The dark era of copper is coming to an end. Its reign of terror will soon be a distant memory. No longer will you need to run hundreds of feet of heavy copper-laden cable. No longer will it take four people hours to hump cable to front-of-house. No longer will our industry's need for copper microphone cable fuel the necessity of mining. Al Gore will be proud. So pull the canaries from the mines, and tell the soot-faced miners to step out into the sunshine because the RockNet® 300 is here. Media Numerics Ltd. has created an impressive audio networking system that could cause the industry to rethink how sound systems are designed, built, and installed.

What It Does

RockNet is a realtime, low-latency audio/data distribution network expressly designed for touring and installed sound applications. The system provides a cost-effective, universal solution to a full spectrum of audio distribution applications. “It was designed to perform like a traditional analog active split system,” explains Vinnie Macri, US vice president of Media Numerics. RockNet can link up to 99 devices into a single network comprising 160 audio channels. “These 160 channels can be dropped to a maximum of 768 outputs in the bi-directional network without limitation,” Macri adds. “Channel inputs can be microphone, analog, or digital audio.” RockNet supports Cat5 infrastructures as standard. In addition to the pure audio transport, the system offers a 10/100BT interface at each device. A highlight is a streamlined redundancy concept on the device and at the network level. The network is self-healing for single connection failures and offers significant advantages in performance, consistency, and flexibility.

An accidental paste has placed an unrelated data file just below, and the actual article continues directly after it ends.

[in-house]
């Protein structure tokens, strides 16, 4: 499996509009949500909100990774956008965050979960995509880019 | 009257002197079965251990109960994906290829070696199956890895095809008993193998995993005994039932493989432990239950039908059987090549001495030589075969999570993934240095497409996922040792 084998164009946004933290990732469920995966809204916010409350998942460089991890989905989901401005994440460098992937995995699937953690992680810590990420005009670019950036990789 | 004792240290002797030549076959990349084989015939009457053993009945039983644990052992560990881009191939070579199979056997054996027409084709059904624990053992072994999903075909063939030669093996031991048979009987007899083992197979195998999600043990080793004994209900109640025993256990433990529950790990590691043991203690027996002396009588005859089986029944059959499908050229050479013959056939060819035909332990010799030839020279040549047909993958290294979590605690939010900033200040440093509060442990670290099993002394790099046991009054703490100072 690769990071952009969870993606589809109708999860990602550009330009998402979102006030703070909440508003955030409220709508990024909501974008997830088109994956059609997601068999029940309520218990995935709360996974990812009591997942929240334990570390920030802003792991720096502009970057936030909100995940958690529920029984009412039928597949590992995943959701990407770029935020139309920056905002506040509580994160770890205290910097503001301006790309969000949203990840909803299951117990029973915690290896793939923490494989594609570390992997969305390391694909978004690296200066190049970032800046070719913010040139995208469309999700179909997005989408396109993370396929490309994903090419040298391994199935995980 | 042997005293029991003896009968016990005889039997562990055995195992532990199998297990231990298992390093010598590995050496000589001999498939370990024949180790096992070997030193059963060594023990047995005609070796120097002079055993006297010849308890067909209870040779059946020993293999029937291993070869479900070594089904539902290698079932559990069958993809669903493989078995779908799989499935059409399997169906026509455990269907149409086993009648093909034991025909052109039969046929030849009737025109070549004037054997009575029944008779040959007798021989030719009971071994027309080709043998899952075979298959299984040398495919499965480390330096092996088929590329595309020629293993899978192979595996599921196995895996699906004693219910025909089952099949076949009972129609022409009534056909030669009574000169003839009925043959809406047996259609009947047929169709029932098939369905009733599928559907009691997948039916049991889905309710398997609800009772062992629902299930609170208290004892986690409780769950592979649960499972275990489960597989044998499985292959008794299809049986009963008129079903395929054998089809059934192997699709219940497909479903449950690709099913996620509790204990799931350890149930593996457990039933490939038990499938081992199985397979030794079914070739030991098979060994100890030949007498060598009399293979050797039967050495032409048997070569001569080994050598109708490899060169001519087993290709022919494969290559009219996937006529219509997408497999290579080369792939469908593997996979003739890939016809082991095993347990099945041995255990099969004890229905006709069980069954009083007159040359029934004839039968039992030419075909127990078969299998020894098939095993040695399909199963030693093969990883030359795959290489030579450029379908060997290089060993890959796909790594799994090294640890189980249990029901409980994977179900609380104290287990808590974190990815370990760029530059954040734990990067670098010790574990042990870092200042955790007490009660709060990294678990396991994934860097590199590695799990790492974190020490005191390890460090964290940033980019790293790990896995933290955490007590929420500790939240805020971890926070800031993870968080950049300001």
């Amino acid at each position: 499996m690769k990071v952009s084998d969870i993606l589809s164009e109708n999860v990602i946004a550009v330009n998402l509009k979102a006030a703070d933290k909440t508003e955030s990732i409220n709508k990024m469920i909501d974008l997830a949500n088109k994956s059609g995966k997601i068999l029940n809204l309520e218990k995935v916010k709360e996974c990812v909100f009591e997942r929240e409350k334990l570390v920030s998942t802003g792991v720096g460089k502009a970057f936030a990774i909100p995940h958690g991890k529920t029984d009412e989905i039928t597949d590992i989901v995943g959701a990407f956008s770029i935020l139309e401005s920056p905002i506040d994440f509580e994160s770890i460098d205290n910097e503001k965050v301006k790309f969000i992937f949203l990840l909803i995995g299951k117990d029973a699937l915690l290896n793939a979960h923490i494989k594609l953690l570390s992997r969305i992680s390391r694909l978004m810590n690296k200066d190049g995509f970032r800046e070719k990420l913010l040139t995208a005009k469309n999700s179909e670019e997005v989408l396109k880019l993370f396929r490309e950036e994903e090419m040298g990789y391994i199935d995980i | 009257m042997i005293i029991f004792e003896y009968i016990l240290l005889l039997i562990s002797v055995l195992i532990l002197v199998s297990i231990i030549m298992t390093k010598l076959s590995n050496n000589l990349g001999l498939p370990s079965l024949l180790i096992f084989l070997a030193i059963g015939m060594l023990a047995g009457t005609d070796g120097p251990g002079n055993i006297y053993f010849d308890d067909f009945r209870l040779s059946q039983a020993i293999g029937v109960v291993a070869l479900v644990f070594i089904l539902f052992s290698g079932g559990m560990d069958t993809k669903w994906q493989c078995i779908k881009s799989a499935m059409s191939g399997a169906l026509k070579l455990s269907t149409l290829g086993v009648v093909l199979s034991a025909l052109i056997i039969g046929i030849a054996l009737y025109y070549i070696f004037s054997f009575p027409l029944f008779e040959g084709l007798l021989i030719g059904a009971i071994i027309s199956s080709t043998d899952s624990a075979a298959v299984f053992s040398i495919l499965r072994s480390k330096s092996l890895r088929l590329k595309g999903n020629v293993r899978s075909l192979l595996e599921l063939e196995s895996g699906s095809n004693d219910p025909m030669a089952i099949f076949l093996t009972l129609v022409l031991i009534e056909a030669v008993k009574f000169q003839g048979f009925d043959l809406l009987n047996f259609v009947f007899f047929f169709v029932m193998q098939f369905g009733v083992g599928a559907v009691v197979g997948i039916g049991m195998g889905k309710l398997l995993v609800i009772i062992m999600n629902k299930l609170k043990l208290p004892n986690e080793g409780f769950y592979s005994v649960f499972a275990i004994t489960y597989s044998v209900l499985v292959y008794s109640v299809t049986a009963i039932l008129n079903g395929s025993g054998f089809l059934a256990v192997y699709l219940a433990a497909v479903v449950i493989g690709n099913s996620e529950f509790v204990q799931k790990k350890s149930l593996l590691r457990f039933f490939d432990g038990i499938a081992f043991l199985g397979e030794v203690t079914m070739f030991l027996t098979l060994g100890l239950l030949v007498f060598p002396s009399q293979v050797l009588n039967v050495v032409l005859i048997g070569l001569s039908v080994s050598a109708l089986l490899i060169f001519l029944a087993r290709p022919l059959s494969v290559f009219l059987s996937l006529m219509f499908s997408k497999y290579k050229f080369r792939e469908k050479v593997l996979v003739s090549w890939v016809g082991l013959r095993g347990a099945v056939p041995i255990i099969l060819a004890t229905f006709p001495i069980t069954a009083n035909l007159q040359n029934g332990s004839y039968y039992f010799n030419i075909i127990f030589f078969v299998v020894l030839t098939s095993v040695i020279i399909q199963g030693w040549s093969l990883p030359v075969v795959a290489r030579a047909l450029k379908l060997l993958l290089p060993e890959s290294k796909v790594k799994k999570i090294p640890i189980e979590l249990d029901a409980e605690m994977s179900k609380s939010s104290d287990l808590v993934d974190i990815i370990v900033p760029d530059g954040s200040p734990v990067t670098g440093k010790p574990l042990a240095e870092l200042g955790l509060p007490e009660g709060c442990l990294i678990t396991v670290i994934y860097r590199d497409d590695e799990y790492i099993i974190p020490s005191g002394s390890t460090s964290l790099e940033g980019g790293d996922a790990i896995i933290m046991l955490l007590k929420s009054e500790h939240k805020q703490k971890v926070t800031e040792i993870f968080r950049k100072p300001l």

RockNet is not just one product. It is several that work in conjunction to create the audio network. An eight-channel microphone pre-amplifier/ADC and an eight-channel line output/DAC are single rack space units that can be placed anywhere to accommodate analog inputs and outputs. When it comes to digital, RockNet offers an eight-channel AES input, and an eight-channel digital output. For those using a Yamaha desk, there is a 16/16 channel digital I/O for Yamaha. And then there's RockWorks PC-based remote control software.

How It Came To Be

“The inventor of the product and the management of the company have 25 consecutive years of experience in digital transport/routing system hardware and the operation of these systems in professional applications, particularly for very large critical television broadcast solutions,” says Macri.

RockNet brings these experiences to live and installed sound applications, but Macri notes that extensive global marketing research was done to define the product features before any circuits were finalized. “We simply listened to what a large cross-section of the live sound market wanted and started to build toward making those features into a line of products that met the requirements in line with what we knew would already work,” adds Macri. “Several end user partners were brought in under non-disclosure agreements in this process.” Over the course of two years, as RockNet was being engineered, beta testing was also being performed.

What's Next?

Media Numerics is definitely not resting on its laurels. The manufacturer has plans for many future additions to the RockNet family, including an inline network repeater and a fiber optic media converter. The RN.362.IR inline repeater extends the length of the Cat5-based infrastructure between two RockNet 300 devices to a maximum of 1,500'. “The inline repeater is designed for long haul applications where extended distance between network devices is required in system designs,” says Macri.

The RN.351.FI and RN.352.FO provide media conversion of the RockNet proprietary network to fiber optic cabling. Macri explains, “The fiber modules are equipped with cages for standard small form-factor pluggable (SFP) fiber transceivers.”

What End Users Have To Say